Gonzaga, Eleonora (1493–1543).

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Gonzaga, Eleonora (1493–1543).

Duchess of Urbino. Name variations: Leonora Gonzaga; Eleanora Gonzaga della Rovere; Eleonora della Rovere. Born Dec 1493 in Mantua, Italy; died in 1543 in Gubbio, Italy; dau. of Isabella d'Este (1474–1539) and Francesco also known as Gian Francesco Gonzaga (1466–1519), 4th marquis of Mantua (r. 1484–1519); niece of Elisabetta Montefeltro; m. Francesco Maria della Rovere (nephew of Pope Julius II), duke of Urbino (r. 1508–1538), in Mar 1509; children: Federico (b. 1511); Guidobaldo (b. 1514), duke of Urbino; Ippolita (c. 1516); Guilia; Elisabetta; Guilio (b. 1535), later Cardinal of San Pietro.

At 15, married Francesco, the 16-year old duke of Urbino; formed a close bond with dowager duchess, Elisabetta Montefeltro; because husband, captain in the papal armies, was often absent from Urbino, administered the duchy for many of years with Elisabetta; when husband refused to lead an army in Pope Leo X's invasion of France (1515), had to flee with him to Mantua; appealed to parents to intercede with Leo, but efforts were in vain; with husband, became rulers in exile; when Leo died and was replaced by Hadrian VI, was restored with husband to duchy (1523); with Elisabetta, returned to previous obligations of administration and also undertook the massive rebuilding of Urbino and surrounding towns needed after the destructive wars; also supervised the building of the palatial Villa Imperiale in Pesaro; with husband, was a liberal patron of major artists, including Titian, and encouraged the founding of Urbino's majolica industry (decorative enameled pottery); also continued Elisabetta's patronage of Baldassare Castiglione, author of Book of the Courtier (1528), which includes descriptions of the beautiful, intelligent, and gracious duchess, and the elegance and learning celebrated in the court of Urbino under Francesco and Eleonora.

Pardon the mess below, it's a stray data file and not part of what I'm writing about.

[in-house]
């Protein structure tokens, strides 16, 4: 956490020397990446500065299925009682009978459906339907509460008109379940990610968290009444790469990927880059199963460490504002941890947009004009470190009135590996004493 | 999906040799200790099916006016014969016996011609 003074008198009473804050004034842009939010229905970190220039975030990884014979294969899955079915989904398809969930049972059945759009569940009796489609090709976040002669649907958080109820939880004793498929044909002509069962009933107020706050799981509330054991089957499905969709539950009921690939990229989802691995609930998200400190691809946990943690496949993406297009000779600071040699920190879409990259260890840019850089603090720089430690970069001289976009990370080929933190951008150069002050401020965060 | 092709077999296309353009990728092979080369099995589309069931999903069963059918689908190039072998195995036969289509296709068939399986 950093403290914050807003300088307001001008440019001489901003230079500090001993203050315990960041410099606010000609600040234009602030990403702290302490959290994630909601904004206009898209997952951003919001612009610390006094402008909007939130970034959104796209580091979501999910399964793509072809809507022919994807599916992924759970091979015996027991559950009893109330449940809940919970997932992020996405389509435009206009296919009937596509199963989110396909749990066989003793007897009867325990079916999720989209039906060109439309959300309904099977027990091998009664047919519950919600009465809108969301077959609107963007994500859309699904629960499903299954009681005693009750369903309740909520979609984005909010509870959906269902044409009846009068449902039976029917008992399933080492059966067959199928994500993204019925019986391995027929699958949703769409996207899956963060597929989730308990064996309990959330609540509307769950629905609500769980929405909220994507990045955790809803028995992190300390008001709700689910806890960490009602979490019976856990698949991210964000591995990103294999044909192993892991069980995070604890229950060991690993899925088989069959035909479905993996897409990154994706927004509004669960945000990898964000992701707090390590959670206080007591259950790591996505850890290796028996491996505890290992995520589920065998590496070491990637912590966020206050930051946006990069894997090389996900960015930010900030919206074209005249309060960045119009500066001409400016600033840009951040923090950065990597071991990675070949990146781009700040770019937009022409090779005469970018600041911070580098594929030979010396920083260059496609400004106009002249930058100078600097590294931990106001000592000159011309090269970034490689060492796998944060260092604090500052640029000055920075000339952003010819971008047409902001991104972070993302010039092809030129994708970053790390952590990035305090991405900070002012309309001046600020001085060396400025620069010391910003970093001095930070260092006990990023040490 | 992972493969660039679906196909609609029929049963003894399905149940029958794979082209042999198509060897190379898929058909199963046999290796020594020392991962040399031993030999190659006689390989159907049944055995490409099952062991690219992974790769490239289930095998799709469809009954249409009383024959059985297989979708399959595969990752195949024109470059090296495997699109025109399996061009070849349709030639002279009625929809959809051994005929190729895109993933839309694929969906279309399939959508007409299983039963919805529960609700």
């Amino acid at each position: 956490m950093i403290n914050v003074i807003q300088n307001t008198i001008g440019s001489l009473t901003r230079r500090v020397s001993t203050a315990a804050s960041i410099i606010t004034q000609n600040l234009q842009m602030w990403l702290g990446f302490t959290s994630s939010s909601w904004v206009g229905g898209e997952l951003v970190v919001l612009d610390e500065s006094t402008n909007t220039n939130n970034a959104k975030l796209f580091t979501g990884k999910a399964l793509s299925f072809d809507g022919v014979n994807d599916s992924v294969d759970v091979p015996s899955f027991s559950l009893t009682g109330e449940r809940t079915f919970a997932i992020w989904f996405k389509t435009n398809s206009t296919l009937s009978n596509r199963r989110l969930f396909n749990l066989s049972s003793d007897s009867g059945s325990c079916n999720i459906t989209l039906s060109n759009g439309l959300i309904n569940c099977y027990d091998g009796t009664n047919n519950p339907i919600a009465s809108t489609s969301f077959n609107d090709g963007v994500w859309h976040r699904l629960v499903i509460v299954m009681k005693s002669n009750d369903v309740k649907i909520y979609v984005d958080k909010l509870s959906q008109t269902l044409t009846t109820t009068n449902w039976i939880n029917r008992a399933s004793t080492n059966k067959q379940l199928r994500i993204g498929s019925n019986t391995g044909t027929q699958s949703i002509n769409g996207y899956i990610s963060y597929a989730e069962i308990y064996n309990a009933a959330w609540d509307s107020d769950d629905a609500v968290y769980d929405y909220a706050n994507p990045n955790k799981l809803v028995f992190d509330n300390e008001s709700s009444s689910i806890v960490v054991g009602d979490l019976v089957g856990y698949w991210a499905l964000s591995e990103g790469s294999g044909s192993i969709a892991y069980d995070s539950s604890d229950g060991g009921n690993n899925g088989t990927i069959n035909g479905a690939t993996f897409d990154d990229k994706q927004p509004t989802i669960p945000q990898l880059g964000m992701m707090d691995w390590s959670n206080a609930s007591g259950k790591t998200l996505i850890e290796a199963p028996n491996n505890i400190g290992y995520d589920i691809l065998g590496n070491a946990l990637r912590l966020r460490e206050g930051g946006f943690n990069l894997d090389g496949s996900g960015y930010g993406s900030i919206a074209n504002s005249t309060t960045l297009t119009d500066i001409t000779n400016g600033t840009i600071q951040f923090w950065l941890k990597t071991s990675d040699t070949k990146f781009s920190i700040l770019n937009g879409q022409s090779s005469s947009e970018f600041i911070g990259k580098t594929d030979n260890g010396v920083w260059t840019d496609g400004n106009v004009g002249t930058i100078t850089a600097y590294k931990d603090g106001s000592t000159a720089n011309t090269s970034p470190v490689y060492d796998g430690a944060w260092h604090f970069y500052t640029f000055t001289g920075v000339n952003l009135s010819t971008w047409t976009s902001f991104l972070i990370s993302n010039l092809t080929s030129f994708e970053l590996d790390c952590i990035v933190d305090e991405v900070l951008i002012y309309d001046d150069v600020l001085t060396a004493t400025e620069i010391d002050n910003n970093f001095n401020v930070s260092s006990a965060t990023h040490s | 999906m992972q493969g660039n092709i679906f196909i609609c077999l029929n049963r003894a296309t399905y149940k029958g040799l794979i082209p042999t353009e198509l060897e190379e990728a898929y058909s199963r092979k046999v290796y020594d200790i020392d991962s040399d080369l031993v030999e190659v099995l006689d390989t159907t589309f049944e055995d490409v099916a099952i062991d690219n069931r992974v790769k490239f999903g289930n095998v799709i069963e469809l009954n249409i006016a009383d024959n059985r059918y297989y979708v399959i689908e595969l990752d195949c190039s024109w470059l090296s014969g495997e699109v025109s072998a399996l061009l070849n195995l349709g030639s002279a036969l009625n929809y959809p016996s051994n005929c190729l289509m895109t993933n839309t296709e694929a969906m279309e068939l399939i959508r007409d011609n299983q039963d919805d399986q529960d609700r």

See also Women in World History.

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Gonzaga, Eleonora (1493–1543).

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